During the exercises, I thoroughly explored the processes and gained valuable experience with printing inks, papers and using two different presses. These techniques will all help with developing ideas in future.
Printing on tissue or fine hand made paper, with the following colour palette, gives a lovely aged feel to the prints and the qualities produced by spraying the inked plate with a solvent such as white spirit or brush thinners are very appealing and be useful to know.
Mark-making onto an acrylic, acetate or gelli plate to create a print combined with back drawing is useful technique which I would expect to use again. The loose, slightly quirky nature is very appealing.
The combination of lightweight paper, solvent splashes on the ink and the intricate detail of the grass highlights the potential for using printing as a means to develop ideas with plant materials. I love the gossamer like effect of printing fine detail with dilute inks on tissue.
The round print blocks were very effective and I’m keen to develop this form. With a love of visual and actual texture, collagraph has great potential for me, from acrylic media, embedded plant material, stitch, fabric and found items. The 3d effect, mixed colours, embossed and visual texture are visually exciting.
The simple glued circles sprinkled with carborundum are very effective in similar tones, with uneven character and a lovely deep, matt blue contrasting with the gently burnished background.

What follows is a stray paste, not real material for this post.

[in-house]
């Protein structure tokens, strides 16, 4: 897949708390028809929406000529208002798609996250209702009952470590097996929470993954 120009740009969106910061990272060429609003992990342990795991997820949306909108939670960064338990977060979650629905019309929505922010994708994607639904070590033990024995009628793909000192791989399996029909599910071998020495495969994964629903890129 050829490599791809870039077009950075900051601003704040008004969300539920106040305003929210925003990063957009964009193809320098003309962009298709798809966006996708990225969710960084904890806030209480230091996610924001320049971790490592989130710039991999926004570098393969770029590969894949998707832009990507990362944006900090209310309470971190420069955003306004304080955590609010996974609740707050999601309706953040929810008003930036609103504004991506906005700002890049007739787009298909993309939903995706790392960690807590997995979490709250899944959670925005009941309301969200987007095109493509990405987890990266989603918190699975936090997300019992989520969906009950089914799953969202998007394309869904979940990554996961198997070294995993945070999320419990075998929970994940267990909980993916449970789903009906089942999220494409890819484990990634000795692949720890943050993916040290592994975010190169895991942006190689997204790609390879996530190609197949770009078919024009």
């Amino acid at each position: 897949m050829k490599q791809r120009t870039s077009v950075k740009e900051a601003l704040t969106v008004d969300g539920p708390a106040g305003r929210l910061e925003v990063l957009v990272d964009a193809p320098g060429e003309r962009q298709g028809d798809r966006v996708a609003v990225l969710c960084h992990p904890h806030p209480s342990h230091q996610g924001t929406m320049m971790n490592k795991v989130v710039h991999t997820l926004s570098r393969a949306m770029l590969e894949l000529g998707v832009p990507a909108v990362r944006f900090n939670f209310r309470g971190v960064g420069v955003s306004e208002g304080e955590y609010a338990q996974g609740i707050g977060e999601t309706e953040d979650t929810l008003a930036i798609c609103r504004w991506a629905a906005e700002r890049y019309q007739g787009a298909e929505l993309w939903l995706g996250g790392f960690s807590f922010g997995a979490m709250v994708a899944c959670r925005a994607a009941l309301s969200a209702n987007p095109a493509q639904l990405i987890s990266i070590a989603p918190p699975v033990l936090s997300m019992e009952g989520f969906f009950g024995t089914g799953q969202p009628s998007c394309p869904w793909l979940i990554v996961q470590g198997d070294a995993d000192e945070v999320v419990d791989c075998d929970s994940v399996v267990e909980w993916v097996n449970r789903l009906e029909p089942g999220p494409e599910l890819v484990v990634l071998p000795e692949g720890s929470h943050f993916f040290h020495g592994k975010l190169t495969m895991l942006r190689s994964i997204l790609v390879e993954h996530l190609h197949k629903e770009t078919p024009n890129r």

The quality and velvety finish to the paint is somehow rich and tactile in the following ribbon and lace print, I think its the cloudy, mottled look of the paint that is attractive to me rather than the plate, although the clarity and contrast of texture in a linear arrangement is effective.
The emphasis of the three-dimensional nature of the print is enhanced by the use of primary colour rubs in the following polyfilla plate. I am keen to continue building skills in the application and mixing of inks on the collagraph blocks.
I am very excited at the potential for using stitch with various materials to produce original designs for print from my own drawings as experienced below with thermogauze stabiliser and free machine stitch.
Continuing on the theme of developing ideas with stitch, the print from stitched acetate suggests great potential with firm grounds that can be punctured
and more flexible grounds that can be stitched or collaged as with the Tyvek below. This too is inspiration to work on subtle colour rubs.
The following is a favourite for the range of value and a reminder to explore different methods to achieve this.